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Pippin’s Yuliana Garcia has lots more stories to tell and magic to do just for you


Yuliana Garcia is beyond excited to be playing the Leading Player in Pippin for the Alliance Youth Theatre. But as the soft-spoken senior describes her character, it becomes abundantly clear that she’s inside The Leading Player’s head.

“When I started, I loved singing and I loved dancing but didn’t really know why,” she says quietly, nestled in the corner of an orange couch in the main gallery at the Alliance for the Arts, still dressed in the red top coat and Steampunk hat she dons for the finale. “Over time, it’s dawned on me that what I really love is the storytelling – giving a voice to the characters.”

Yuli started theater when she was all of eight years old.

“When I was in 3rd grade, they handed out these little audition notices for the first musical my school was planning to do. I remember thinking ‘You should do this. You have to do this.’”

And she did.

When she entered middle school, kismet landed her in Carmen Crussard’s classroom.

“Carmen was the one who got me to start taking lessons and coming here [to the Alliance Youth Theatre]. I did my first show here when I was 12, and I’ve been in almost every season since then.”

Her recent credits include Gabriella in Boeing Boeing, Esmeralda in The Hunchback of Notre Dame and Anna in Spring Awakening.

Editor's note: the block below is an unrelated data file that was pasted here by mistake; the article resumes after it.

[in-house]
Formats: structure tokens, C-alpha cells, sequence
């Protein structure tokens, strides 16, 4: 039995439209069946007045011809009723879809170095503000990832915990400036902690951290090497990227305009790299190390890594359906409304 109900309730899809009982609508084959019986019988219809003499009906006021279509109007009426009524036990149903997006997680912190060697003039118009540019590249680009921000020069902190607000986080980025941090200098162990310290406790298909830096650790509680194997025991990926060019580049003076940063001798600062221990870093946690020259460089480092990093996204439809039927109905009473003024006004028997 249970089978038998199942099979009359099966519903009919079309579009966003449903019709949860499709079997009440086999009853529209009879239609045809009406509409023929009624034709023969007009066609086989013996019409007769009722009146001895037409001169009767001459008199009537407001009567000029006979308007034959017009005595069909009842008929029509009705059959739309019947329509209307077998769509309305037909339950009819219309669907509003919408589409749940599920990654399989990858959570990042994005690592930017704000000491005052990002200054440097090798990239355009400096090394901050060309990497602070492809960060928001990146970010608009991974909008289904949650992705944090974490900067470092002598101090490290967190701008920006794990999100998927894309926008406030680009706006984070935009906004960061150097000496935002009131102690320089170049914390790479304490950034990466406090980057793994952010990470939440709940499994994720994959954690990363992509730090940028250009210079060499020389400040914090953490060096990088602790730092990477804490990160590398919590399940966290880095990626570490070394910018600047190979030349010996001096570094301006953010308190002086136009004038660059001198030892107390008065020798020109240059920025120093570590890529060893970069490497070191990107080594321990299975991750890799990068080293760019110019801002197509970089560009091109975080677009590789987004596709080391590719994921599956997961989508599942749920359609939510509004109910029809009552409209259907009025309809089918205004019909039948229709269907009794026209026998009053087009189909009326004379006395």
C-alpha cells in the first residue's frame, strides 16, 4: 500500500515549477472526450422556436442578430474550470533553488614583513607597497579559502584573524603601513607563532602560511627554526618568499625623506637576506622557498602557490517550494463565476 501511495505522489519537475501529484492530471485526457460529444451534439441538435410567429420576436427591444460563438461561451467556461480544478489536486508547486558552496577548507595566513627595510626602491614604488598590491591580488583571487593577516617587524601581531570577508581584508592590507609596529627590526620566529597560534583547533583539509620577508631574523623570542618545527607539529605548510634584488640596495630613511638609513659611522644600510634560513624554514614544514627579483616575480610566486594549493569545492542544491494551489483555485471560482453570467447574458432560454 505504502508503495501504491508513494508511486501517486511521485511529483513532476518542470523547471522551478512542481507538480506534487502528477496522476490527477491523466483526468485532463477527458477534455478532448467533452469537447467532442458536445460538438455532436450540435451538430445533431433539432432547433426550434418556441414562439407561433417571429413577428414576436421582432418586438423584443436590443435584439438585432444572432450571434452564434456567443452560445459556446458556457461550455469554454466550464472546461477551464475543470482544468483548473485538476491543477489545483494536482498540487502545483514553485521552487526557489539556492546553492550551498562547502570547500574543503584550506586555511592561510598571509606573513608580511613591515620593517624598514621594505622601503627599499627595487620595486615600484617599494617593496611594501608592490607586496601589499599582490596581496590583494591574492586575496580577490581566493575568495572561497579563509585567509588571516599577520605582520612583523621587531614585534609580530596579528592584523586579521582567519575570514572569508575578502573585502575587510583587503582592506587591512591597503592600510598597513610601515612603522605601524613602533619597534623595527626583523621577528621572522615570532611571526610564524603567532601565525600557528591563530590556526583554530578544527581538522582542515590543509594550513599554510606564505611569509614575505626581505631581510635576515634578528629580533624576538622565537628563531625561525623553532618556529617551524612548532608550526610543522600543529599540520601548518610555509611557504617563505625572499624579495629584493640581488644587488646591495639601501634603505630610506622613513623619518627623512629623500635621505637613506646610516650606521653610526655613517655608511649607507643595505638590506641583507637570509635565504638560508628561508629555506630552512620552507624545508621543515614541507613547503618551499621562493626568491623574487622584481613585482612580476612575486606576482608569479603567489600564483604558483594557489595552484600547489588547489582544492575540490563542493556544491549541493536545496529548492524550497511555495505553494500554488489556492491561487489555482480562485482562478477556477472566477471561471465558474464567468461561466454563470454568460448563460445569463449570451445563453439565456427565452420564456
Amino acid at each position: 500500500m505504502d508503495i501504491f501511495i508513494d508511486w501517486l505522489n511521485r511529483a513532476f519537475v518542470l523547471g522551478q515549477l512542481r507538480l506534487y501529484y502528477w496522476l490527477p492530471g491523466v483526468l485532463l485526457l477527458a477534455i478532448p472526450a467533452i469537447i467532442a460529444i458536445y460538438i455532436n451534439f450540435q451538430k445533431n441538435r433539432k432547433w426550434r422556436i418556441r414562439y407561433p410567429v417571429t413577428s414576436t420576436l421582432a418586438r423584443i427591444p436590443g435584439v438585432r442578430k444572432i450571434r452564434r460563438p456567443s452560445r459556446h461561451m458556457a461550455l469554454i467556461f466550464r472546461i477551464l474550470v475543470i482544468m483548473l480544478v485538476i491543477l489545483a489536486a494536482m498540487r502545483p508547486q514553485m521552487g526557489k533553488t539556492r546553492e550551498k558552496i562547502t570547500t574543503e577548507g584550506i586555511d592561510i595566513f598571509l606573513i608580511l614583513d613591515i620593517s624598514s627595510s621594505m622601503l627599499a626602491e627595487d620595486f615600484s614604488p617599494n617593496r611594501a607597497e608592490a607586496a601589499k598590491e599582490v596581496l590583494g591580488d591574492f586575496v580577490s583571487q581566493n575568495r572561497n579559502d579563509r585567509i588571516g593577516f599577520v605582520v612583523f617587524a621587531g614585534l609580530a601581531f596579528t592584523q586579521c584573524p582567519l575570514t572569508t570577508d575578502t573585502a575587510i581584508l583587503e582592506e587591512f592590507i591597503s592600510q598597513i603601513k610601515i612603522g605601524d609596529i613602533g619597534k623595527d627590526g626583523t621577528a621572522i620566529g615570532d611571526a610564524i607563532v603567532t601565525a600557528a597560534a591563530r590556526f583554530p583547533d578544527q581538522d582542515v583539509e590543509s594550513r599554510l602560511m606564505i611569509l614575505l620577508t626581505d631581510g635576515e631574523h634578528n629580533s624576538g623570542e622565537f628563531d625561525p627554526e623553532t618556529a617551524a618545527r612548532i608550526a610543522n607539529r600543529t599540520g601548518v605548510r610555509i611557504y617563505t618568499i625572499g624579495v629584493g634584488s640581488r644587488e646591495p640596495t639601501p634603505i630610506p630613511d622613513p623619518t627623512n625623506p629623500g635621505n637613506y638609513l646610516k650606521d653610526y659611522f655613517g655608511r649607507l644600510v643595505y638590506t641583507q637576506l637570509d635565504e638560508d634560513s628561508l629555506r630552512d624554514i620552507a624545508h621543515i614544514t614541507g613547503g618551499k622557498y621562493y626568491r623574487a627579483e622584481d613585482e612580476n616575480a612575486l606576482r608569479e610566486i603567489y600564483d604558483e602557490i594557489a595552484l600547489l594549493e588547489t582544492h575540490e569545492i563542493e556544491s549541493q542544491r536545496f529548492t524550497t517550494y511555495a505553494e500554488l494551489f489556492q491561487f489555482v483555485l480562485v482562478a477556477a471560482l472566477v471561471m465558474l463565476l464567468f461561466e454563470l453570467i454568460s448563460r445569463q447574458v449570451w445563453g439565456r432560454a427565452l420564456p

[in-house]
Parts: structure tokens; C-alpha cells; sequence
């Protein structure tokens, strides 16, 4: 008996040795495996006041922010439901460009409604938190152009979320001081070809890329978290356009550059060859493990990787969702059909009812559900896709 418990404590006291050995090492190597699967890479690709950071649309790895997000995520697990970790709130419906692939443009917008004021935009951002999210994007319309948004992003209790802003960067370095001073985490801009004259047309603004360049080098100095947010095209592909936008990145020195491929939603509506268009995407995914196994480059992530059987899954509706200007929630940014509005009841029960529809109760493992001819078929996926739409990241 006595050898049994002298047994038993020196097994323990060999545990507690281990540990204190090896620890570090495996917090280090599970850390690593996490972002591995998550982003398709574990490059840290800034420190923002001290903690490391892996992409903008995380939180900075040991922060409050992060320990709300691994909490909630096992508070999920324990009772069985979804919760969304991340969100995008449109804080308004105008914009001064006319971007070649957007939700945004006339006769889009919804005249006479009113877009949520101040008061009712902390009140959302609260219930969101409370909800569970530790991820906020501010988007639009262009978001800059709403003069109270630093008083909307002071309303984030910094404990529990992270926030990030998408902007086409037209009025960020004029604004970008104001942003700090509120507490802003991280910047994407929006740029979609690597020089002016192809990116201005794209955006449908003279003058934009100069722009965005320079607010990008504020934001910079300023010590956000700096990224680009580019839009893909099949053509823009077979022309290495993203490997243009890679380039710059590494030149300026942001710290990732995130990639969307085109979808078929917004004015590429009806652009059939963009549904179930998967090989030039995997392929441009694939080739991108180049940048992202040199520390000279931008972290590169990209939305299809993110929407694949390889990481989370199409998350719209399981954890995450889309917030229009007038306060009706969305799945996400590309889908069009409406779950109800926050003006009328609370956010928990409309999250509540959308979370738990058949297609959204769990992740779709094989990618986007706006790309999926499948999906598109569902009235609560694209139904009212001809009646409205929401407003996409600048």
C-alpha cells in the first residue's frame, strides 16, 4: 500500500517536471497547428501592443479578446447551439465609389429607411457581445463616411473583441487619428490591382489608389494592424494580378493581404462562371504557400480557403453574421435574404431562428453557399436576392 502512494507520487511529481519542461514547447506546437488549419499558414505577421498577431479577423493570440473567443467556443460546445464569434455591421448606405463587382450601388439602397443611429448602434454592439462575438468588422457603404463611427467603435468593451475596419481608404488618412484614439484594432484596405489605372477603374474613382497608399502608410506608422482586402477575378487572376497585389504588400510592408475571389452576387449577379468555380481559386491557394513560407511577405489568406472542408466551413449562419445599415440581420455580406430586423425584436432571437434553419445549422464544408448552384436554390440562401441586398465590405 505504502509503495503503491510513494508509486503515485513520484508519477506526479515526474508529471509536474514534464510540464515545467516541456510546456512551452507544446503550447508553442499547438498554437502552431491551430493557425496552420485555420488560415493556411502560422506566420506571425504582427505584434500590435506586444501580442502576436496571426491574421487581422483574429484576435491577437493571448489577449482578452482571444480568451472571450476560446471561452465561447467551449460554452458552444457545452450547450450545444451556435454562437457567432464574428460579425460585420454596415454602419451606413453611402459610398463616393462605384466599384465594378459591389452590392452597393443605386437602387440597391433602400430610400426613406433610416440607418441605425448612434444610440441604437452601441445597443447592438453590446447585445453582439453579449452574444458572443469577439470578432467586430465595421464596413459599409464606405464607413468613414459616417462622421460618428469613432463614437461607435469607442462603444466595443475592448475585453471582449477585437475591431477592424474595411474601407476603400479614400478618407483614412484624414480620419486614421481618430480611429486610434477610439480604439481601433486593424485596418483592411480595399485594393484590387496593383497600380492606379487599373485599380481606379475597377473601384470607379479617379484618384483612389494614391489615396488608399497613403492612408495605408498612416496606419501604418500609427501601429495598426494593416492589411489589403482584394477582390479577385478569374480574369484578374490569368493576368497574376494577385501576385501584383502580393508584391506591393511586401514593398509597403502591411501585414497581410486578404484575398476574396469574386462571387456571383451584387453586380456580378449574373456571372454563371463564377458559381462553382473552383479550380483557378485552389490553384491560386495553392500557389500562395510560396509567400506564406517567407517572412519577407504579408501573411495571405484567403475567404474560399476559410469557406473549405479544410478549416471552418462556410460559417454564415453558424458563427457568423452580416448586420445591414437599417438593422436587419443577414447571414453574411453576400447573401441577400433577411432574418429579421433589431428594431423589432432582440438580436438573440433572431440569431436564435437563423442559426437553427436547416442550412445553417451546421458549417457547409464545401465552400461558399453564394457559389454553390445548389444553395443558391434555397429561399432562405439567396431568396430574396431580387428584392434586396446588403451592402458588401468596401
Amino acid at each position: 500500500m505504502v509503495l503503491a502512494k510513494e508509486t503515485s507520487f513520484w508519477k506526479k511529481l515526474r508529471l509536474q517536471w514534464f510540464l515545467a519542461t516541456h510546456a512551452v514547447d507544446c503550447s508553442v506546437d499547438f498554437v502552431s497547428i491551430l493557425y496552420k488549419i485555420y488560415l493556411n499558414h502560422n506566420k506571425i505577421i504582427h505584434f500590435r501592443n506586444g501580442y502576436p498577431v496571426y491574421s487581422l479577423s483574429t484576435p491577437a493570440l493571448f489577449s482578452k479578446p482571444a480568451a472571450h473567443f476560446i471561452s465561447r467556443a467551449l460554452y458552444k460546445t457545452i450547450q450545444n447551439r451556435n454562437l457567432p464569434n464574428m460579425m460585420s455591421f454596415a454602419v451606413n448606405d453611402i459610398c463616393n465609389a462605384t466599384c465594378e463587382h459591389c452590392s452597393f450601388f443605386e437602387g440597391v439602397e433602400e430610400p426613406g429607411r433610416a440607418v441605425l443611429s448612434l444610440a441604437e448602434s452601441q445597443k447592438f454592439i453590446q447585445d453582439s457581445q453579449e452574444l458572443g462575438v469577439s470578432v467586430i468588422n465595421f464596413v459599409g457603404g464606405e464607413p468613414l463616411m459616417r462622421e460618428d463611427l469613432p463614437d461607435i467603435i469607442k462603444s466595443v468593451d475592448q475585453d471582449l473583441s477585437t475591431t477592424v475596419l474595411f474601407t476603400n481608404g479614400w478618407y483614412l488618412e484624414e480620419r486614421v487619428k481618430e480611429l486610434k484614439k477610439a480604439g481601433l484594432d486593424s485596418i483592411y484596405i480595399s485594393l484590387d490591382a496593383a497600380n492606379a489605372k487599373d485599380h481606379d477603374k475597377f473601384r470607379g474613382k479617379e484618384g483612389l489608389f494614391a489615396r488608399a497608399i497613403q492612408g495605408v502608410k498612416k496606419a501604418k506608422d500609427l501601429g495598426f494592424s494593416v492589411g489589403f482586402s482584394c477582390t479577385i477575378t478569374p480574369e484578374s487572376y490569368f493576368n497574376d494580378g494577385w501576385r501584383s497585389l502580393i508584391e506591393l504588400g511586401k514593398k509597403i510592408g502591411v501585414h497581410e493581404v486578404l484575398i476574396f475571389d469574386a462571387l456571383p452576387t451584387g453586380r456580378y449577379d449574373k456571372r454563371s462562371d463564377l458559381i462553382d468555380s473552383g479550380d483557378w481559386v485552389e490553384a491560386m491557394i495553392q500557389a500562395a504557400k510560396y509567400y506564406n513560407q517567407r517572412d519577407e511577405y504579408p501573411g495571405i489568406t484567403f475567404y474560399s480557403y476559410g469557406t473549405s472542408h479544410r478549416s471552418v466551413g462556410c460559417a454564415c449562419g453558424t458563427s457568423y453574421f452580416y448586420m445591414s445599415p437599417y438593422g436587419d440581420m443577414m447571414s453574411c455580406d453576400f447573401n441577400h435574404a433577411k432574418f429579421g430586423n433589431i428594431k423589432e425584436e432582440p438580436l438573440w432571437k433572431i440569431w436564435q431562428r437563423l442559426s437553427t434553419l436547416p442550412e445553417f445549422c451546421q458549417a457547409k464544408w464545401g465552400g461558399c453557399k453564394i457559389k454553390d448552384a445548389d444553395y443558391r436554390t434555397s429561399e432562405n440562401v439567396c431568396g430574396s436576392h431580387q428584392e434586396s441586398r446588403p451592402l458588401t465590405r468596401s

“It’s been a lot of work, a lot has happened, and there have been a lot of tears. But [Carmen] encouraged me to keep pursuing this. She’s never stopped believing in me, not once, and so here I am.”

An astute judge of talent, Crussard undoubtedly sensed that Yuliana had “parts to perform, hearts to warm, kings and things to take by storm.”

In other words, she had magic to do just for you.

Her first brush with the Stephen Schwartz cover that opens Pippin happened when Yuliana was still in 8th grade.

“We did ‘Magic to Do’ for our thespian competition, and I was Leading Player. So it’s funny that for years later, my dream of doing the entire show is being realized. And with Carmen’s company!”

But the jump from singing a single song to reprising the role turned out to be something of a quantum leap.

“I really struggled a lot to understand her,” Yuli confesses.

To explain her dilemma, she makes reference to the character of Esmeralda, who she portrayed in The Hunchback of Notre Dame.

“Esmeralda came so easily to me because I feel very much like she does. She’s adventurous, caring, loving and kind. But while she tries her hardest, she’s emotional, and has all these insecurities. I readily connected with that.”

By contrast, The Leading Player has this commanding, frightful presence.

“I’m nothing like that in real life. Everything she does has a double meaning. There are lots of ways you can play Esmeralda. There are much fewer ways you can play The Leading Player correctly. And while I think I do finally understand her, this role has been a far greater challenge.”

At this point in our conversation, there’s a subtle, nearly imperceptible shift in the tonality of her references to The Leading Player. With the riddle of Leading Player’s personality finally solved, Yuliana begins to speak of her as if she were a real live person rather than a fictional character.

“Leading Player is very sweet and very smooth. She knows exactly what she’s doing as she’s doing it and is not worried about anything until the ending when, for the first time, she loses her grip on the show. But until then, she’s supremely confident, poised and restrained. She’s ultra sure of herself and what she’s going to do in the show within the show. She knows every cue, every line, every move that she’s going to make – and that’s going to be made by everyone else in the show.”

It’s an intriguing juxtaposition.